Fate appears to be showing a fondness for British singer-songwriter Bobby Long. While making the rounds of open-mike nights in London, the 22-year-old tunesmith happened to befriend actor-singer Robert Pattinson, the high-haired heartthrob whose every move is studied by the hordes of followers of the Twilight film series. Ever since Long showed Pattinson a song he'd cowritten called “Let Me Sign”, things have just been getting sweeter and sweeter for him.
“I played it to Robert and he took to it straight away,” recalls Long, travelling on the New Jersey Turnpike after a sold-out Manhattan club gig. “He likes my music a lot, so he's always singing different songs of mine, but that's the one he liked the most.”
Pattinson ended up singing “Let Me Sign” on the film's soundtrack, and the Twittering Twilight tweens lit up, spreading the word on the ethereal song and its then-unknown cocreator. So far, the recognition sparked by his Pattinson connection has allowed Long to score major publishing deals in the U.S. and Britain, and to undertake a headlining North American tour, but he hasn't been hounding his famous pal to get another one of his songs in Twilight's upcoming sequel, New Moon.
“I'm so busy with my own stuff that I haven't really had time to think about anything like that,” says Long, adding that he plans to enter the studio in October to record new material and to redo some of the tunes on Dirty Pond Songs, the 10-track “bootleg” project he recorded in his bedroom in London. He used only acoustic guitar and harmonica to accompany his powerful voice on that Bob Dylan–inspired indie effort, but expects to embellish some of the songs with double bass, slide guitar, and violin. Others, like the poignant “Left to Lie”—which reached number one on the iTunes Unsigned chart—and the current iTunes single, “The Bounty of Mary Jane”, will remain in their original, threadbare form. The latter number sees Long displaying some fingerpicking in the style of Mississippi John Hurt, one of his many blues influences. It's no surprise that the recent graduate of London Metropolitan University wrote his thesis on the social impact of American folk music.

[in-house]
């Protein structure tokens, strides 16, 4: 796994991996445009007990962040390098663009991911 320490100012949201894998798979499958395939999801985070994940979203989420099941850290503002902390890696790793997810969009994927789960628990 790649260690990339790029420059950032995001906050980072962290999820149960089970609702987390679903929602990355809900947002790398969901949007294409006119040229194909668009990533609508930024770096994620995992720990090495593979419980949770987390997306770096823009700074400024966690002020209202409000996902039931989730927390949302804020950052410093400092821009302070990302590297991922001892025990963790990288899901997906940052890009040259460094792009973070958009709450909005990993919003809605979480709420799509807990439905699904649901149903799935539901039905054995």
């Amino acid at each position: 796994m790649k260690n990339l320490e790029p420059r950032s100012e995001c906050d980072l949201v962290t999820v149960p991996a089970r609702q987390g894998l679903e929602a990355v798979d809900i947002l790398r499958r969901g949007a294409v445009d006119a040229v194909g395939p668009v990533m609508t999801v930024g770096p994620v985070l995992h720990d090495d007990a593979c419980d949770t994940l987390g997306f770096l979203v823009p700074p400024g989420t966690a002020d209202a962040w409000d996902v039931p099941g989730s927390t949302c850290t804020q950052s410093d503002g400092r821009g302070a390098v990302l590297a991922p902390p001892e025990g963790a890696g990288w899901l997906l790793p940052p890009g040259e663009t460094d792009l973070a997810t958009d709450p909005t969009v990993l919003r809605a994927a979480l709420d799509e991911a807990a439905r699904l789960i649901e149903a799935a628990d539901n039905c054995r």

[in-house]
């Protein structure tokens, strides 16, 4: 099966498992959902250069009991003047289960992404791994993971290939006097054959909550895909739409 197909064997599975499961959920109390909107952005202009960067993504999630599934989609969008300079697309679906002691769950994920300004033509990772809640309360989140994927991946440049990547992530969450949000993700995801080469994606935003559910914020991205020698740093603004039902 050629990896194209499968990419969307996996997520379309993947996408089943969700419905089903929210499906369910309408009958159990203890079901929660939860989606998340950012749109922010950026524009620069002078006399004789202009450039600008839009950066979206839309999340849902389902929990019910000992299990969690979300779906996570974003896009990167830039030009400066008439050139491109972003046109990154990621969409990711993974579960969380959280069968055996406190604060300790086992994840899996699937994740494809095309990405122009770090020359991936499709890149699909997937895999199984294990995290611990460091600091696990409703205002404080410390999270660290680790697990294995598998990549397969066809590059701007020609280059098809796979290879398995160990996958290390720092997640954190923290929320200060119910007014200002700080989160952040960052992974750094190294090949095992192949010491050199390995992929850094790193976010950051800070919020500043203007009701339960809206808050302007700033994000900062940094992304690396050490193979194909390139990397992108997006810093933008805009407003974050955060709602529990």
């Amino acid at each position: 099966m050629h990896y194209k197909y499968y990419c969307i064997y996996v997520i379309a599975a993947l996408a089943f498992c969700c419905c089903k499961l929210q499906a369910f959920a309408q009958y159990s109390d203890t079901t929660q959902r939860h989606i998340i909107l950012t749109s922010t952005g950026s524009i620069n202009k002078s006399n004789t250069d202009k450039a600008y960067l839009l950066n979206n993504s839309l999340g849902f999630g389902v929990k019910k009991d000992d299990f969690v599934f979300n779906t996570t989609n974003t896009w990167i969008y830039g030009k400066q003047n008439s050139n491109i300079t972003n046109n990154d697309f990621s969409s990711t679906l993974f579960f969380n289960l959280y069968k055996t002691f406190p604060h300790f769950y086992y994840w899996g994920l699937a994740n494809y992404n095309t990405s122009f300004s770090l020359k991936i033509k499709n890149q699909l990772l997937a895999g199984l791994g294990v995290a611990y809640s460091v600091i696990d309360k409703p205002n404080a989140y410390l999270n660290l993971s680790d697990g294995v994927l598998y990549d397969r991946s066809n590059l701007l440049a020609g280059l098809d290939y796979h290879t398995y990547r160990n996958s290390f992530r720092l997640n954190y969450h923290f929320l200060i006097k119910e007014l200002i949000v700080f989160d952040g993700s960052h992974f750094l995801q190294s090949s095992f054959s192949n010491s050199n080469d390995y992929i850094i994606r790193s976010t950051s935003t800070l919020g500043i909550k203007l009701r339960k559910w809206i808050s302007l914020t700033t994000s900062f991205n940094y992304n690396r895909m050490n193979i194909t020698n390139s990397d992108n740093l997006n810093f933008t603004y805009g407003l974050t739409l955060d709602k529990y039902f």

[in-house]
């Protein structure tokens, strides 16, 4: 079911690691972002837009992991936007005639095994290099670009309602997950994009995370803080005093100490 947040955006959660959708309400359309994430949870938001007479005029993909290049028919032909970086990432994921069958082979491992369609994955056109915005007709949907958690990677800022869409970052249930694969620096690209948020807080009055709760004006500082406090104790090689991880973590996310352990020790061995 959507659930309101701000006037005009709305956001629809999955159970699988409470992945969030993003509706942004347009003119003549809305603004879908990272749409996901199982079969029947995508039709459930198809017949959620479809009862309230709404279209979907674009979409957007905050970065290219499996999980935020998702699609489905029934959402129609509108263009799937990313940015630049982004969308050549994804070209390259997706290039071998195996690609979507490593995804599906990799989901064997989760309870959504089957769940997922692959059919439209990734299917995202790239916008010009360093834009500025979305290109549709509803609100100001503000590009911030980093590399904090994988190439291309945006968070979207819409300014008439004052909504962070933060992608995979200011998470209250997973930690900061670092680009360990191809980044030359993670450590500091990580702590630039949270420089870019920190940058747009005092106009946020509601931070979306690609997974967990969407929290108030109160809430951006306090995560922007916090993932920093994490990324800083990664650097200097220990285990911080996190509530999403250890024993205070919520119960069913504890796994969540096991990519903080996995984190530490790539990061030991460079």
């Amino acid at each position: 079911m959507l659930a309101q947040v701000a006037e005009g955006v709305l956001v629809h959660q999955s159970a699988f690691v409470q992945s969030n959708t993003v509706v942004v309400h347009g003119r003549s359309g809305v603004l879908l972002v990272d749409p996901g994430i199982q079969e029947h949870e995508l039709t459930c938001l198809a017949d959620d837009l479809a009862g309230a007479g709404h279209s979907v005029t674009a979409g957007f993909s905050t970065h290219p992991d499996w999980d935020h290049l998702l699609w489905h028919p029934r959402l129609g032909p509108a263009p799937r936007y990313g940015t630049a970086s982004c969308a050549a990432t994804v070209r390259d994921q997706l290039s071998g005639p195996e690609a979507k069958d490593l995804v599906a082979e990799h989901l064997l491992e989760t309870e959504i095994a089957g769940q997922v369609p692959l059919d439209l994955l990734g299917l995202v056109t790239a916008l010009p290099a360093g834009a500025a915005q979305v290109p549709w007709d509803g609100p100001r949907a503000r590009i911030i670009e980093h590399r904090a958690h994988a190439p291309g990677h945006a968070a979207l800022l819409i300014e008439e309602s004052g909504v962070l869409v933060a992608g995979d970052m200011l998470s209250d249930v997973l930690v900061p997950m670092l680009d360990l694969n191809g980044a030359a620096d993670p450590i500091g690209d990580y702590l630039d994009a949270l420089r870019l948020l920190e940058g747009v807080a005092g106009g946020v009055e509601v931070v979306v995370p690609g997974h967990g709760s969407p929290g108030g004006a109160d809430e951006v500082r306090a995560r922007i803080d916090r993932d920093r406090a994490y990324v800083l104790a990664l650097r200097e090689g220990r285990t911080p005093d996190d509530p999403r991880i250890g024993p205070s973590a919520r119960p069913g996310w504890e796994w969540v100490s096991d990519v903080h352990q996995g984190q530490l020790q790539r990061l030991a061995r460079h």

“When I first started playing guitar, all I played was stuff like Muddy Waters, B. B. King, and Lightnin' Hopkins,” he says. “And I love all the folk guys, Dylan and Richie Havens, people like that—Woody Guthrie. Those were kind of my heroes as a kid, whereas everybody else was listening to Oasis.”
Bobby Long plays the Backstage Lounge on Tuesday (August 11).